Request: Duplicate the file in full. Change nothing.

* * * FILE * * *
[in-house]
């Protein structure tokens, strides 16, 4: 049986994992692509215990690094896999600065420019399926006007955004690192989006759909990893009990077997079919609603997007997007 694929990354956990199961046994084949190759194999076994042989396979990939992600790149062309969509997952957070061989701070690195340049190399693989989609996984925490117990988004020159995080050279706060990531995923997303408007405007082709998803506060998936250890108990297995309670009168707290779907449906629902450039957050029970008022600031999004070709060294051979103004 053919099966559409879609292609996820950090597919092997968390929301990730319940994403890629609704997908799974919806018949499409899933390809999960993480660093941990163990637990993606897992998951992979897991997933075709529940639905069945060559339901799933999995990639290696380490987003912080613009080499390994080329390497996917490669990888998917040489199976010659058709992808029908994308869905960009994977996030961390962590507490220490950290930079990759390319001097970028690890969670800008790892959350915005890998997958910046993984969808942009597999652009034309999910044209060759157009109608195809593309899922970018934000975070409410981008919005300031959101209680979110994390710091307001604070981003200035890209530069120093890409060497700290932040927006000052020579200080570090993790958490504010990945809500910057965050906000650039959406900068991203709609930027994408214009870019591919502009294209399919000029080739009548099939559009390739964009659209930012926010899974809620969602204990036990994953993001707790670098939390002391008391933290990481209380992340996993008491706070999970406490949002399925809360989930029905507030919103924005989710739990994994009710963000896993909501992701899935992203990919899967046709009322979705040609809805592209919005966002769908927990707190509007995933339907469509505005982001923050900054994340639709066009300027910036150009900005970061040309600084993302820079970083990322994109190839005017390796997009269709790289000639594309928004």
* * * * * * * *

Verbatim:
[in-house]
């Protein structure tokens, strides 16, 4: 049986994992692509215990690094896999600065420019399926006007955004690192989006759909990893009990077997079919609603997007997007 694929990354956990199961046994084949190759194999076994042989396979990939992600790149062309969509997952957070061989701070690195340049190399693989989609996984925490117990988004020159995080050279706060990531995923997303408007405007082709998803506060998936250890108990297995309670009168707290779907449906629902450039957050029970008022600031999004070709060294051979103004 053919099966559409879609292609996820950090597919092997968390929301990730319940994403890629609704997908799974919806018949499409899933390809999960993480660093941990163990637990993606897992998951992979897991997933075709529940639905069945060559339901799933999995990639290696380490987003912080613009080499390994080329390497996917490669990888998917040489199976010659058709992808029908994308869905960009994977996030961390962590507490220490950290930079990759390319001097970028690890969670800008790892959350915005890998997958910046993984969808942009597999652009034309999910044209060759157009109608195809593309899922970018934000975070409410981008919005300031959101209680979110994390710091307001604070981003200035890209530069120093890409060497700290932040927006000052020579200080570090993790958490504010990945809500910057965050906000650039959406900068991203709609930027994408214009870019591919502009294209399919000029080739009548099939559009390739964009659209930012926010899974809620969602204990036990994953993001707790670098939390002391008391933290990481209380992340996993008491706070999970406490949002399925809360989930029905507030919103924005989710739990994994009710963000896993909501992701899935992203990919899967046709009322979705040609809805592209919005966002769908927990707190509007995933339907469509505005982001923050900054994340639709066009300027910036150009900005970061040309600084993302820079970083990322994109190839005017390796997009269709790289000639594309928004």